Social Media and Your Lawsuit
NEW ORLEANS, LA — Plaintiffs are often alarmed when defense attorneys request access to their social media accounts. After all, our social media can contain highly personal information, such as our political or religious views, or simply pictures and opinions that we’ve shared with our friends, but wouldn’t want others to see. Defense attorneys now routinely cast a wide net, requesting that a plaintiff provide his username, downloads of his entire profile, or even his password and authorization information, so that they can search for any evidence which might reduce the plaintiff’s claims. The implication is that if the plaintiff has nothing to hide, he will surrender all of his social media data for inspection.
However, the Federal Rules of Civil Procedure governing discovery, specifically state that “discovery requests must be relevant and proportional” to the matter in controversy. Recent court rulings demonstrate that social media shouldn’t be treated differently than more traditionally discoverable items, such as medical records or employment history. These rulings offer guidelines on how to determine what, if anything, of a client’s social media activity is discoverable to the opposition.
In Farley v. Callais and Sons, LLC, the United States District Court for the Eastern District of Louisiana rightly noted that any public social media post is already available to anyone wishing to see it, including opposing litigants. The Court then created a method of production which protected both the plaintiff’s right to privacy, and the defendant’s right to discovery of relevant information. Under the Farley v. Callais guidance, it is the client’s own attorney who reviews his client’s social media for claims-related posts. In this case, Farley’s attorney was instructed to review Farley’s social media, and produce to the defendants any posts pertaining to the accident or its resultant claims. Additionally, Farley was required to declare in writing that he had delivered all of this social media activity to his attorney, and Farley’s attorney would preserve that information in the event of any later dispute.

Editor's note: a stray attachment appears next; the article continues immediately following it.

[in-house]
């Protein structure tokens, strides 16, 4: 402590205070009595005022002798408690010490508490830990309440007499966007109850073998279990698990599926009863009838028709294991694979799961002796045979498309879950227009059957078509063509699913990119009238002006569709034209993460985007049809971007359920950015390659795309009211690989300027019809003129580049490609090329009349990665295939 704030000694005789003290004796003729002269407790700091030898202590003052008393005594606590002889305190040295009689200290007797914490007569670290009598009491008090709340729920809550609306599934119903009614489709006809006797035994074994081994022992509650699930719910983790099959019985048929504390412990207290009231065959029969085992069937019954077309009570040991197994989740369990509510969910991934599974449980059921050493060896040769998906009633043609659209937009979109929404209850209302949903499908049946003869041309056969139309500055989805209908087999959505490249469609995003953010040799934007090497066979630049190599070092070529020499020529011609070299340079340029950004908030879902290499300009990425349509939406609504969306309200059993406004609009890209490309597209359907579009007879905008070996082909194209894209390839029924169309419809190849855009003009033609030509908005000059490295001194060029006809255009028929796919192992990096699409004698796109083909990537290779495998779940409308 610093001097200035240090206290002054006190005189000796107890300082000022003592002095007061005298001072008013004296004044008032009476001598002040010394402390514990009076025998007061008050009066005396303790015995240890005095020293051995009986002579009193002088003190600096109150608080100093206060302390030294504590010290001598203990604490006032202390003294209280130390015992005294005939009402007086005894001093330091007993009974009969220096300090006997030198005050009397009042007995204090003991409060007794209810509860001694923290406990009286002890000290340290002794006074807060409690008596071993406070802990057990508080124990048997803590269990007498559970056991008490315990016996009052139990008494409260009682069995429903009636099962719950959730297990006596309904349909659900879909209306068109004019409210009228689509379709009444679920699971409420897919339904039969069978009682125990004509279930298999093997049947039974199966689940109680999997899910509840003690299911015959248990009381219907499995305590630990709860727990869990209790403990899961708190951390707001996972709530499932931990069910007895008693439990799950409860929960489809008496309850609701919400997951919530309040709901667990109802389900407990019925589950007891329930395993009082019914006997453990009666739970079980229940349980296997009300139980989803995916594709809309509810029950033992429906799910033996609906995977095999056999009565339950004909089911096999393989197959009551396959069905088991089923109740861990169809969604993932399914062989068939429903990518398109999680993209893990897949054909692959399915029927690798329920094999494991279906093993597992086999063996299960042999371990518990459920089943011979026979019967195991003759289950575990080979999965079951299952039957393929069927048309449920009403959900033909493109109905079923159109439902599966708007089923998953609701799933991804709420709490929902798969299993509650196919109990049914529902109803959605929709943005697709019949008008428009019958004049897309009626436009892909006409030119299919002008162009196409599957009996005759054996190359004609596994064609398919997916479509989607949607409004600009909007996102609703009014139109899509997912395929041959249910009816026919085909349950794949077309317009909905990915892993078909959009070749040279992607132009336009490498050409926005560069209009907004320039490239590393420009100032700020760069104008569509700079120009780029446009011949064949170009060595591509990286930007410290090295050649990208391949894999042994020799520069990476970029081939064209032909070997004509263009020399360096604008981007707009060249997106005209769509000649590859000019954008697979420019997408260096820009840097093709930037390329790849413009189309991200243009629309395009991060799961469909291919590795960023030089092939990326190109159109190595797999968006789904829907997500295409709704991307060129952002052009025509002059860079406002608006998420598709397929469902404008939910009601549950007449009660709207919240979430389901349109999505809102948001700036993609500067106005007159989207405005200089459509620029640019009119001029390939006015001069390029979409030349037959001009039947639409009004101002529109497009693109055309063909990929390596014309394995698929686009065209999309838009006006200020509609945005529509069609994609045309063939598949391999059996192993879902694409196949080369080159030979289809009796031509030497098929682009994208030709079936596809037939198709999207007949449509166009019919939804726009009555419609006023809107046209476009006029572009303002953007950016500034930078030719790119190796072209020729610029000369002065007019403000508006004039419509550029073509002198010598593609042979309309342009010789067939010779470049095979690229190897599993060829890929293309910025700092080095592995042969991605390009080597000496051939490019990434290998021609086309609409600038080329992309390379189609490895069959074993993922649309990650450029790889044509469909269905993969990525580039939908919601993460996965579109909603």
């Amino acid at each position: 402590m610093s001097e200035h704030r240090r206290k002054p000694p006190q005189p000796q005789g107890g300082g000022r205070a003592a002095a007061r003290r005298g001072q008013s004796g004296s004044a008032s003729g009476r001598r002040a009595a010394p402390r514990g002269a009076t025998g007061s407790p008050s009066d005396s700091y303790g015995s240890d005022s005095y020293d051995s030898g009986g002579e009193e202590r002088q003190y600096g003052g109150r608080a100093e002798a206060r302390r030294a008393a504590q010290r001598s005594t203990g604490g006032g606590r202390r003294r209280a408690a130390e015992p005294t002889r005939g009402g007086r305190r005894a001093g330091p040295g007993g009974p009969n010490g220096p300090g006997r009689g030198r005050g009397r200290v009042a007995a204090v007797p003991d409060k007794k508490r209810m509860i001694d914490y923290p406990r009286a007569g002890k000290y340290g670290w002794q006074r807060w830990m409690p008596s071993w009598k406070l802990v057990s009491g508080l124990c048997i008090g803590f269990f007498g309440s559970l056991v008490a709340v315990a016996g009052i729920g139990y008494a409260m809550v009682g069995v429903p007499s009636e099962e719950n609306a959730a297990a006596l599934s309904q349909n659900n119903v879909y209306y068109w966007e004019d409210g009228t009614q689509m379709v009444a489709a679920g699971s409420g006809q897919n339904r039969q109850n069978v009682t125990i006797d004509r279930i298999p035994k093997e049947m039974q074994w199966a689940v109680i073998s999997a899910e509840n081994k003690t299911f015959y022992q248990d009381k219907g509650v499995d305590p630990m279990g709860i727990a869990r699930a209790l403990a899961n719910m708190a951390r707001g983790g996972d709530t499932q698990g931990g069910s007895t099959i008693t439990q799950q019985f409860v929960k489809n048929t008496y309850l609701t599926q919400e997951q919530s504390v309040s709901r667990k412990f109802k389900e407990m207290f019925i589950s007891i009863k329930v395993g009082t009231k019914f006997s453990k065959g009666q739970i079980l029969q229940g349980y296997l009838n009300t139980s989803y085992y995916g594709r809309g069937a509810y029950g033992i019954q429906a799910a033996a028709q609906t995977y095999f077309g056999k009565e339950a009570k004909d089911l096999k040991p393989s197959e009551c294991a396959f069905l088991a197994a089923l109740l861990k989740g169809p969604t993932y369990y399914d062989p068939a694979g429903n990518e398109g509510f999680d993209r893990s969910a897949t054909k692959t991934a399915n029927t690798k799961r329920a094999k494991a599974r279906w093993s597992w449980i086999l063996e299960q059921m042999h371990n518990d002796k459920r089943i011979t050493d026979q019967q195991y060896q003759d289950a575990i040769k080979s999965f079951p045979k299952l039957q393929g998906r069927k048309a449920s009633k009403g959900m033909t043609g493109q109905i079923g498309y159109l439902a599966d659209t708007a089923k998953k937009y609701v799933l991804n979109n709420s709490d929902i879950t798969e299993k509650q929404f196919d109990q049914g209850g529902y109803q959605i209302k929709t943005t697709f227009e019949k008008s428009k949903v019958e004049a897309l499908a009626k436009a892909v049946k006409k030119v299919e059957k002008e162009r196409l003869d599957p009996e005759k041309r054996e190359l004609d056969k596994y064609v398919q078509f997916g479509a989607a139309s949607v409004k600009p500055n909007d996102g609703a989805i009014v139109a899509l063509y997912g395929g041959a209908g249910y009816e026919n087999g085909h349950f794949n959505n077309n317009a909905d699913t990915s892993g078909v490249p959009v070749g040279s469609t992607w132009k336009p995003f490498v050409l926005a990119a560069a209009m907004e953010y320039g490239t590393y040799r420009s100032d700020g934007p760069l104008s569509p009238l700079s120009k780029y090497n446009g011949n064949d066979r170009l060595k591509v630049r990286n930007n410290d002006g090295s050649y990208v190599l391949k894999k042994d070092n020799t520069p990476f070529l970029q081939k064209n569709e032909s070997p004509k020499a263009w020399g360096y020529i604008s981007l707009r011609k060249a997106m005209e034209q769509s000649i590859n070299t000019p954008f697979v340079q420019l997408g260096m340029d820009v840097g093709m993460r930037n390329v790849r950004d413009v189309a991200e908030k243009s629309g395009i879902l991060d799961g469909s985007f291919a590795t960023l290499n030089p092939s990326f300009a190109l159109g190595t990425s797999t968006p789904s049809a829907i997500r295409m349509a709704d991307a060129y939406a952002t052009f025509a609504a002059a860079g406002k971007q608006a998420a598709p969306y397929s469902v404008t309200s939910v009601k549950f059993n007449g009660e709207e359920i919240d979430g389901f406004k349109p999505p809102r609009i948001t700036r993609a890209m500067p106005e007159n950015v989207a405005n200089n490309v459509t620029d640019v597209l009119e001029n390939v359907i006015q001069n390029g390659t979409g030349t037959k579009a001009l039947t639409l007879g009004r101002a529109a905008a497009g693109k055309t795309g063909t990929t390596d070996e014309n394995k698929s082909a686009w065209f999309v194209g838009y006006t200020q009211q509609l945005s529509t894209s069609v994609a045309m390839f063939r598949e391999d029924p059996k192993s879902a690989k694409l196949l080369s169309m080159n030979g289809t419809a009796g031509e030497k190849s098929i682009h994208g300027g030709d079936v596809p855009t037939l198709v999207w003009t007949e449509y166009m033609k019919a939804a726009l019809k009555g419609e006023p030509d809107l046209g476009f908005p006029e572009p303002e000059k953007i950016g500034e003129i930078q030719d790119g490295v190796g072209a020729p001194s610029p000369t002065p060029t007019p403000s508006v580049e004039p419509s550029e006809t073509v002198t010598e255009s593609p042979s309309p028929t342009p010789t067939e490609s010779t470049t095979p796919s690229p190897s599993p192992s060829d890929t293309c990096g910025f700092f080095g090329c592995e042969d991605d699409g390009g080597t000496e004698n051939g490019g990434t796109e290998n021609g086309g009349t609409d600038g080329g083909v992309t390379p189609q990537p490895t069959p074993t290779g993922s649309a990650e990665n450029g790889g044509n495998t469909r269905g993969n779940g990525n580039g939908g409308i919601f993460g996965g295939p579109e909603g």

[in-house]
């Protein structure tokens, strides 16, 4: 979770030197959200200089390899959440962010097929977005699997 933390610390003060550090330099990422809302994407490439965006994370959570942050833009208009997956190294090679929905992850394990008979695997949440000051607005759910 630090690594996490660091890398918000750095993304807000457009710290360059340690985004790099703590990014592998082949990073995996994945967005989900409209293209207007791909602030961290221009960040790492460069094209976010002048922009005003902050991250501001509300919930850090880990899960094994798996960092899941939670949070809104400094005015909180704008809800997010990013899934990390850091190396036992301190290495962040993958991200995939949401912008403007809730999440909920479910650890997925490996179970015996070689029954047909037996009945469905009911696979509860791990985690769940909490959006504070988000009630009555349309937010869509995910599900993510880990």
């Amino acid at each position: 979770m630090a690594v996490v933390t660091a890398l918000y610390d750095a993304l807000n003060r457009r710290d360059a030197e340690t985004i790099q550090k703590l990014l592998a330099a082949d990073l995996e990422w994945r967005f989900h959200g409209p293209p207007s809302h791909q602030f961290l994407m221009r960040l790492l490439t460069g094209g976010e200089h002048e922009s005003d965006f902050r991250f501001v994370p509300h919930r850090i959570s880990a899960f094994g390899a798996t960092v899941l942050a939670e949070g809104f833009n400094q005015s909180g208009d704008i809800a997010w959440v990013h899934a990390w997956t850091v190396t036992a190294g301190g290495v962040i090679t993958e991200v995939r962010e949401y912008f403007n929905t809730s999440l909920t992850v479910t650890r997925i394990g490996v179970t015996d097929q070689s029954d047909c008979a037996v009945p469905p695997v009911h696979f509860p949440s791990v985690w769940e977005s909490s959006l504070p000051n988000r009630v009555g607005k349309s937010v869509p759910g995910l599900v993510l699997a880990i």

The Middle District of Tennessee, in Potts v. Dollar Tree Stores, took an even firmer position in the interest of a plaintiff’s privacy, deciding against giving the defense access to the plaintiff’s social media accounts because nothing in the plaintiff’s public activity related to his claims, and thus there was no evidence that further inspection of the plaintiff’s social media would lead to discoverable evidence regarding his claims against Dollar Tree.
If you’ve been involved in an accident, it’s extremely important that you do not delete anything from your social media pages, as this could be considered spoliation of evidence. If your attorney files a lawsuit, and the opposition requests your social media information, your attorney should protect your privacy by ensuring that the defense’s requests are in fact relevant to your case.
Contact an attorney at The de Boisblanc Law Firm today, who has the experience needed to protect your rights while securing you the recovery you deserve after your accident.
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